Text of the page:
The struggling company’s cheap share price appealed to Buffett, and by 1969 he had scooped enough shares to have a controlling stake and transform it into the investing conglomerate it is today. Buffett knows who he is as an investor, always focusing on a value approach, and it’s an understatement to say it has served him well.
He reached billionaire status in 1986, at the age of 56. Today, nearly 40 years later, Buffett’s net worth is $98.2 billion.
Buffett’s Philosophy in ActionPart of Buffett’s investing philosophy is to be patient and wait for the right opportunity.
In his words, “the trick in investing is just to sit there and watch pitch after pitch go by and wait for the one right in your sweet spot. And if people are yelling, ‘Swing, you bum!,’ ignore them.”
He’s been questioned for holding on to too much cash in the past:
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But again, Buffett is fine waiting for those pitches to pass him by as he waits for one right in the sweet spot.
That’s when he deploys his cash and, as his net worth shows us, gets the last laugh.
And one stock Buffett is swinging away at is Occidental Petroleum Corp. (OXY).
It’s one of the largest upstream (oil discovery, extraction, and production) oil companies, and it also operates midstream (processing, storing, transporting, and marketing) operations and chemical businesses.
What Buffett may like about the oil and natural gas industry is that it is still expected to have increased demand even as renewable energy sources become more popular, making it a long-term investment that fits into his ideal time frame for owning a company: forever.
Looking into the company’s financial operations reveals even more reasons for the Oracle of Omaha to like this investment. Buffett is famous for not paying Berkshire shareholders a dividend, but he loves shareholder-friendly moves, like dividend payments and stock buybacks, for his own investments.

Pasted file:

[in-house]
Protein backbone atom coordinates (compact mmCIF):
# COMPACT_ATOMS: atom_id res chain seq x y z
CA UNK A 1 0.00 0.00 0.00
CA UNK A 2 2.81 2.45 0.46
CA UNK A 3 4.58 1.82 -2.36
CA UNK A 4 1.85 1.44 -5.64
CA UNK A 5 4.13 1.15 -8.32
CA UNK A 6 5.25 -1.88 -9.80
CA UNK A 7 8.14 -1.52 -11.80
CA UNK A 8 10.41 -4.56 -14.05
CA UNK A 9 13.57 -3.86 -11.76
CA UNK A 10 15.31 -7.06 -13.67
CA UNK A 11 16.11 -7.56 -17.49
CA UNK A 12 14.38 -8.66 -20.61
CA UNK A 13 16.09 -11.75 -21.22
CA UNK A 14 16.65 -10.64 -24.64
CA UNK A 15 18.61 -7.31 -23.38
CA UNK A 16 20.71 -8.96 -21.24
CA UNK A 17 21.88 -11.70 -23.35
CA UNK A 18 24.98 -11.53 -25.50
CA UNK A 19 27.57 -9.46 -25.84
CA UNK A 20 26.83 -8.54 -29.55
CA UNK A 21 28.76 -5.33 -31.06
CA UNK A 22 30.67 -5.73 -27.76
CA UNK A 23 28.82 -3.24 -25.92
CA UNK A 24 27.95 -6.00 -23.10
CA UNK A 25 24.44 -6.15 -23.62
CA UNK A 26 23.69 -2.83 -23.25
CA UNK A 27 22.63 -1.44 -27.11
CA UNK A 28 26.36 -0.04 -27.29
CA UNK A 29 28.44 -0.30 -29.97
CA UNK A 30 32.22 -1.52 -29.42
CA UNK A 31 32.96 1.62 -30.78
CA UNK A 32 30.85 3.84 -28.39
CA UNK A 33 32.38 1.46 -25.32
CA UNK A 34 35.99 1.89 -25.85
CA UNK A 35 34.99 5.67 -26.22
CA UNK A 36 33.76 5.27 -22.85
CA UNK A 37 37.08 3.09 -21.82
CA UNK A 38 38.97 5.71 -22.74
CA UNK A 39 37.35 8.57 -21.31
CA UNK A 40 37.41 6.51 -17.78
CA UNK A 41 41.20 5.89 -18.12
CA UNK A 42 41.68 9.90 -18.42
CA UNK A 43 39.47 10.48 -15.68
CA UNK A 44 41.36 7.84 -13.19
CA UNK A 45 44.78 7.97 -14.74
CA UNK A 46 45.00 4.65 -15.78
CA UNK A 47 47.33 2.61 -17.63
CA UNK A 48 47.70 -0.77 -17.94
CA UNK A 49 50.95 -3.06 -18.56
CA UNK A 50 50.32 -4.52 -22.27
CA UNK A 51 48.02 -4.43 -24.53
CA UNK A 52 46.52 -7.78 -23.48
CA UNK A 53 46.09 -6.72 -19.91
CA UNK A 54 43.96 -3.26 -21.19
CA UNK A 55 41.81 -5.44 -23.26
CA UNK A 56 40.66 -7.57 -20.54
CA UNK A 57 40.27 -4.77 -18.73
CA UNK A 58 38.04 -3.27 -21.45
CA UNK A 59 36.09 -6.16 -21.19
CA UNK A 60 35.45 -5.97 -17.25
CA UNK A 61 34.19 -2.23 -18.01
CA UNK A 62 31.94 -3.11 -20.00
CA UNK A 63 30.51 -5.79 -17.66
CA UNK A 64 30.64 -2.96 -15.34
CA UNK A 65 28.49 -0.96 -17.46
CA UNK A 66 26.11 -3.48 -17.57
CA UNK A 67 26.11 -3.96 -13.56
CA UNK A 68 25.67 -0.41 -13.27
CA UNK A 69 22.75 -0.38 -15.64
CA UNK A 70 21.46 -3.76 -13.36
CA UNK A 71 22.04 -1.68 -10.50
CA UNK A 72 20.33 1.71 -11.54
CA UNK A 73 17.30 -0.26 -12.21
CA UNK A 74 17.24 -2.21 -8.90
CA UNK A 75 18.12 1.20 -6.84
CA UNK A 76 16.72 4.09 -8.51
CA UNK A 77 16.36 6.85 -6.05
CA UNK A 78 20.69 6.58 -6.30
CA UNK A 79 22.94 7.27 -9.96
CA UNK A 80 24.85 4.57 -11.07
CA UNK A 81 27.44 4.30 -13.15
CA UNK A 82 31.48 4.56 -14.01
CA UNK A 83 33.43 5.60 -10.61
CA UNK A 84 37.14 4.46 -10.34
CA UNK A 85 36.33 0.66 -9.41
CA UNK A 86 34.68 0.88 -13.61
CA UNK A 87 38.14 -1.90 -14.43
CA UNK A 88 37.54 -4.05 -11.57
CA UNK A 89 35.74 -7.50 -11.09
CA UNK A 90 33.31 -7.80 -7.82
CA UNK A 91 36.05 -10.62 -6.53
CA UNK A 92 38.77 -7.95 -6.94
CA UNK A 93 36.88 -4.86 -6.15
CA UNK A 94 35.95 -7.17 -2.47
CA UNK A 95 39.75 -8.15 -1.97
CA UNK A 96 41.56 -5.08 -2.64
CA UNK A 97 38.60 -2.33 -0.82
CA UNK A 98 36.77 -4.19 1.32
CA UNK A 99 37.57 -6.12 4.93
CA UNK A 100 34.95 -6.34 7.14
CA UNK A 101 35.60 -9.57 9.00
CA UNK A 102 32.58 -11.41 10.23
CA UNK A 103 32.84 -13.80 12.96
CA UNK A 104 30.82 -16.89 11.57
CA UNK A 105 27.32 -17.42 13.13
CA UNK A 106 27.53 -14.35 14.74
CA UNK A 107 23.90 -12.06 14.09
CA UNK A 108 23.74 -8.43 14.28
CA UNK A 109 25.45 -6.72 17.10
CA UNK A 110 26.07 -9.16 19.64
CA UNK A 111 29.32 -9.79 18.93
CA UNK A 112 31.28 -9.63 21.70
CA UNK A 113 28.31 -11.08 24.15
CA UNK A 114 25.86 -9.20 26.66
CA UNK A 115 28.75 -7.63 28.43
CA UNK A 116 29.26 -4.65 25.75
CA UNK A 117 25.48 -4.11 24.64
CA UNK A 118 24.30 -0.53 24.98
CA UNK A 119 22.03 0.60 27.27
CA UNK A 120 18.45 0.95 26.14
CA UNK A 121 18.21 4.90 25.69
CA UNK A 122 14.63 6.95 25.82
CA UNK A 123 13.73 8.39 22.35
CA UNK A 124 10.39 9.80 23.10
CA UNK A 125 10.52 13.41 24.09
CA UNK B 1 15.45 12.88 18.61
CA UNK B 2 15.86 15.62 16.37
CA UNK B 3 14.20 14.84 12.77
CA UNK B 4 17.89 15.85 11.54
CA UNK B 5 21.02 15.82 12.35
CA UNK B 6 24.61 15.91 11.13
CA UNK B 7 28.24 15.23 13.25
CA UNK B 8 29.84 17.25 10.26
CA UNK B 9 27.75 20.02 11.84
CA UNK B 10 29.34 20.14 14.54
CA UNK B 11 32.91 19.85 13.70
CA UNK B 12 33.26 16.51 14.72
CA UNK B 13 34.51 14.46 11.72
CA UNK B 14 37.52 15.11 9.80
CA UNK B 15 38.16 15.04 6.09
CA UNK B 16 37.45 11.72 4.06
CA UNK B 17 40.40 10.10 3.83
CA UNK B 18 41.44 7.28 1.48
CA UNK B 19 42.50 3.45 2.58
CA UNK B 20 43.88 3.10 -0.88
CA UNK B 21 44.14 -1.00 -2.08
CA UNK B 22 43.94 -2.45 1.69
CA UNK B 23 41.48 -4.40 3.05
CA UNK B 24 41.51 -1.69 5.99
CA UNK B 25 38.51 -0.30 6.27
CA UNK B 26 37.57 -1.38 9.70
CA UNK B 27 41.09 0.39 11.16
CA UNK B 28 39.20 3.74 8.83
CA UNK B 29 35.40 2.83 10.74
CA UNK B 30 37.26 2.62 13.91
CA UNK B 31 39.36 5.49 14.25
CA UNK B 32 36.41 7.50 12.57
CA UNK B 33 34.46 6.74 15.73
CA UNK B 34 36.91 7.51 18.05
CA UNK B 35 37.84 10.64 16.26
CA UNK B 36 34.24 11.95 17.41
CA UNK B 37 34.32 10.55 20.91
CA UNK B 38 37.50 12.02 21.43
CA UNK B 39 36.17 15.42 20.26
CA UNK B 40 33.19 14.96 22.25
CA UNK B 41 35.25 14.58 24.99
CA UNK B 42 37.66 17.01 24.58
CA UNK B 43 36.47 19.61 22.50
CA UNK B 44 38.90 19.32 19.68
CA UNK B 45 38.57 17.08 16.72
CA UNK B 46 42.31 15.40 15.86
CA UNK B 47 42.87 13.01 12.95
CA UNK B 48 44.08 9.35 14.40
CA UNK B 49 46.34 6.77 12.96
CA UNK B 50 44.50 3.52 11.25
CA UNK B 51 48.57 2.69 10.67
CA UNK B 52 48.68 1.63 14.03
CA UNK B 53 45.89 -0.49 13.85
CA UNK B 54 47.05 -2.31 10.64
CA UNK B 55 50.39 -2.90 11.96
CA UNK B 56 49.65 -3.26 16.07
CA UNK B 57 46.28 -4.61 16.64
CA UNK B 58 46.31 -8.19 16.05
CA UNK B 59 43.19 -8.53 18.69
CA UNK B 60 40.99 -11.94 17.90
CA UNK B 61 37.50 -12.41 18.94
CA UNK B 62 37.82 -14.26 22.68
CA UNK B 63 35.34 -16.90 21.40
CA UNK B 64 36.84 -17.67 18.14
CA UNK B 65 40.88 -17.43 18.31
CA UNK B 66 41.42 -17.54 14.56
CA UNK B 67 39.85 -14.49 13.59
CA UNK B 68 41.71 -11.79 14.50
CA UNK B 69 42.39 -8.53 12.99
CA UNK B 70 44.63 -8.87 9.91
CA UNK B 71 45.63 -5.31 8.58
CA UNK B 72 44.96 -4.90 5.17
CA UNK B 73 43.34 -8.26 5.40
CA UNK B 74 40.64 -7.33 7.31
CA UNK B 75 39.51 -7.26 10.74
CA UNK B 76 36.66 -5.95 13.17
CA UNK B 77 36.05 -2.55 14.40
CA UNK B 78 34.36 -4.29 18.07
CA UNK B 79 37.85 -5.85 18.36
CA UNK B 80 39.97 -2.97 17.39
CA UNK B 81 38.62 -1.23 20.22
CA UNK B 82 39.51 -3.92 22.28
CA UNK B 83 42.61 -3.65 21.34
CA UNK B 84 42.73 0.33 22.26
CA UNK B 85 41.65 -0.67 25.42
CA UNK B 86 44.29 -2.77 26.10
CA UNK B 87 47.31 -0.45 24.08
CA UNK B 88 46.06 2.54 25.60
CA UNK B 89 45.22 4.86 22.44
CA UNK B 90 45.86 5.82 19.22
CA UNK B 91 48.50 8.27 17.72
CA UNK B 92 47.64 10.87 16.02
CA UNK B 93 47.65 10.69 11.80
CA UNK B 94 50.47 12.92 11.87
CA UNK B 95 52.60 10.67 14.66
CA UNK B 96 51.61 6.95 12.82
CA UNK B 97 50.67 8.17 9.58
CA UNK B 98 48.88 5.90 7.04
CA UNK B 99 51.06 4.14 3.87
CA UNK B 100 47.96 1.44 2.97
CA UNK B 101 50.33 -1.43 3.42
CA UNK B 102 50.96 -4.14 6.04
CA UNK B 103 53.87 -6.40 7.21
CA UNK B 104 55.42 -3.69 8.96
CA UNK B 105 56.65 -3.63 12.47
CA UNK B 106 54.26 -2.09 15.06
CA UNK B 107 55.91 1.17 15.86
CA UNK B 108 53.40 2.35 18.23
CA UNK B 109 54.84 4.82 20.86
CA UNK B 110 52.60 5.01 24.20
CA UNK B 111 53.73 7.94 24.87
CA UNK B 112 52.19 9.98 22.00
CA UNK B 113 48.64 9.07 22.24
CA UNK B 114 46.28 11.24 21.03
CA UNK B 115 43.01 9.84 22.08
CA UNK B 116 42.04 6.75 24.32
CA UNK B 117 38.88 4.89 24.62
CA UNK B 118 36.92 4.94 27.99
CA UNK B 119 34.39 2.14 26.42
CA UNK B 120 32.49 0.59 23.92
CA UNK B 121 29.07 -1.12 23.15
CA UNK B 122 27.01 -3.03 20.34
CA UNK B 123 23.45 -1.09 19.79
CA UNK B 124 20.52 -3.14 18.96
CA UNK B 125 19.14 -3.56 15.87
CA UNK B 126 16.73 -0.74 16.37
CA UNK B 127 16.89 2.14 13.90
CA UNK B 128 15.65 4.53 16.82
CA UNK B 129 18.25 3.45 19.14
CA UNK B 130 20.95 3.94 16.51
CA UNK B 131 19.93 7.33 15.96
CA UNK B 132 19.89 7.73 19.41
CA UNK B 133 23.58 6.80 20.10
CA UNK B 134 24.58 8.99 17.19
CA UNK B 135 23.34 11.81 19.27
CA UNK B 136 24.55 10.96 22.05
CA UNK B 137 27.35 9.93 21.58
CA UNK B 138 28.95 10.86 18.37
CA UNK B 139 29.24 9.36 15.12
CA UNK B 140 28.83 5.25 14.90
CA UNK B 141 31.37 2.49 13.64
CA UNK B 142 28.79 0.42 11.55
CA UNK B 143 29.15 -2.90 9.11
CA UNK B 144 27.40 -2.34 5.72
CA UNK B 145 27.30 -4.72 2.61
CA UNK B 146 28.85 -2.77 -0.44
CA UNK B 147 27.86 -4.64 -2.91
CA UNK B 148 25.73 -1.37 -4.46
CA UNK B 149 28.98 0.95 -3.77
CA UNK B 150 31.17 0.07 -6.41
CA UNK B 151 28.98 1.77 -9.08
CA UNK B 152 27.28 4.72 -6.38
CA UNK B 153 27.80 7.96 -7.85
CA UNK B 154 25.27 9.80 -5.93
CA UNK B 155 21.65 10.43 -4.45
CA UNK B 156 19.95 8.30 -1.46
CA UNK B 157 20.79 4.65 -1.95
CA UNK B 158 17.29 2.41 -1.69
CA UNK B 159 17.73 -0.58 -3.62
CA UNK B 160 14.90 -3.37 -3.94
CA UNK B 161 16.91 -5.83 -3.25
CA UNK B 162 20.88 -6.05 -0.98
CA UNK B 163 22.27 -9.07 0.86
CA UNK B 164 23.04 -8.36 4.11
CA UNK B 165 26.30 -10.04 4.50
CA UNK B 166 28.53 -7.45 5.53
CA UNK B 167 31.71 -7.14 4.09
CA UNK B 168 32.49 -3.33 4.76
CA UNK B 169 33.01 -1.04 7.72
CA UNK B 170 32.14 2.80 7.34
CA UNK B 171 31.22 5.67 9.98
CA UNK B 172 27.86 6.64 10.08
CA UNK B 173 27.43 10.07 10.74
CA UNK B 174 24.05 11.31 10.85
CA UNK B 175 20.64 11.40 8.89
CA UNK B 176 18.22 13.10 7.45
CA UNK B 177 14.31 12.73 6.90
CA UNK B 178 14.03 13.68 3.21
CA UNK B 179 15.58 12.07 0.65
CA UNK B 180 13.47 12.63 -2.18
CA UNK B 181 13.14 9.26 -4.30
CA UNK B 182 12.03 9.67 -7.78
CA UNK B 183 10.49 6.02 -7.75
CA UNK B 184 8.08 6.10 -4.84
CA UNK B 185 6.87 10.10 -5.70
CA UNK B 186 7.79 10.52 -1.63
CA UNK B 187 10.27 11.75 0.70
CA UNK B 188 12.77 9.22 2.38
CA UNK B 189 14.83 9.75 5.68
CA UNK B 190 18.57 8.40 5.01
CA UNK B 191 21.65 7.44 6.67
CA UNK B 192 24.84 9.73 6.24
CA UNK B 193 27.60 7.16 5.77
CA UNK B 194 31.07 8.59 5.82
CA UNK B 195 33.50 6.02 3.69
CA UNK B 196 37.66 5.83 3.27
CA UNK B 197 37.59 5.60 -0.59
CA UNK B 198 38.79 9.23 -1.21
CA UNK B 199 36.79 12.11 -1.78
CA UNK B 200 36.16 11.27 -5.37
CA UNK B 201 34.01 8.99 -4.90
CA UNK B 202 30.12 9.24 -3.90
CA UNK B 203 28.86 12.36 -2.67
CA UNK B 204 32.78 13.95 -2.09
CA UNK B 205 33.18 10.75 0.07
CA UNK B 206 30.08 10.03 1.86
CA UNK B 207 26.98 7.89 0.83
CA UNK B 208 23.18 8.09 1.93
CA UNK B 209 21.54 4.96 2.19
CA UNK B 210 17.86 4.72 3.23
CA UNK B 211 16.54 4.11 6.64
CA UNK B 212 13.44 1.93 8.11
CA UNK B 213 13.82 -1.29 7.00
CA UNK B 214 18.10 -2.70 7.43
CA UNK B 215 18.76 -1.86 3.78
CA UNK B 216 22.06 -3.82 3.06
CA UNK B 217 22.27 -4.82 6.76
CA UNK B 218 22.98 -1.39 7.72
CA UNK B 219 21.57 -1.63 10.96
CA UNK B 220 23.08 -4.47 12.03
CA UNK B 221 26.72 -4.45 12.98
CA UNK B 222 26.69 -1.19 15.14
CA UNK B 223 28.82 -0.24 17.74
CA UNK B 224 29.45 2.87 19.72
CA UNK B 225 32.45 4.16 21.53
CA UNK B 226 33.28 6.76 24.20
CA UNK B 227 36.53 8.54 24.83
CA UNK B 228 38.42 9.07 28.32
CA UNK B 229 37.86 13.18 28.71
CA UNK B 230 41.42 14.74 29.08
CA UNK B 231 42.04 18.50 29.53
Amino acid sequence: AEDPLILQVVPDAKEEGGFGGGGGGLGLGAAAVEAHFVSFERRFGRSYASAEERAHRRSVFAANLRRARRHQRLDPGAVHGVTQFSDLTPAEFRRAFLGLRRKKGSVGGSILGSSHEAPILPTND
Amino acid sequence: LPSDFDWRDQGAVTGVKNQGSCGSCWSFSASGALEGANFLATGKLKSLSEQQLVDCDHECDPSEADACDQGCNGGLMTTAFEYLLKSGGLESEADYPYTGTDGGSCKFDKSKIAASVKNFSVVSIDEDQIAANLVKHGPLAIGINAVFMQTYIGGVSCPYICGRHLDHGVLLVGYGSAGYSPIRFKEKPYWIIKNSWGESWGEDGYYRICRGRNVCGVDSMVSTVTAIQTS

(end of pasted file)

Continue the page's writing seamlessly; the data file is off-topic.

After previously cutting its dividend payout to just one penny, OXY boosted its dividend to $0.13 per share in March, which now provides shareholders with a yield of 0.77%.
With more than 194 million shares, that adds up to $25 million in dividend payouts over the course of the year.
OXY also plans to repurchase $3 billion worth of shares by the end of this year.
Most recently, Berkshire bought roughly $350 million worth of OXY shares between Sept. 26 and Sept. 28, with prices ranging from $57.91 to $61.38 per share.
That brought Berkshire’s total stake in OXY to 20.9%, and Berkshire has approval to purchase up to 50% of the company.
Putting OXY under the TradeSmith microscope, its investment risk is considered sky high, as it has a Volatility Quotient (VQ) of 55.56%, which is something risk-averse members should keep in mind.
VQ Level Breakdown:
- Up to 15% = Low Risk
- 15%-30% = Medium Risk
- 30%-50% = High Risk
- 50% and above = Sky-High Risk
OXY also fits into Senior Analyst Mike Burnick’s belief that we’re entering a “commodity supercycle” and that will benefit energy, particularly oil and natural gas, as it’s been a sector underinvested in for years.
You can access Part 1 of Mike’s free report here.
And you can access Part 2 of Mike’s free report here.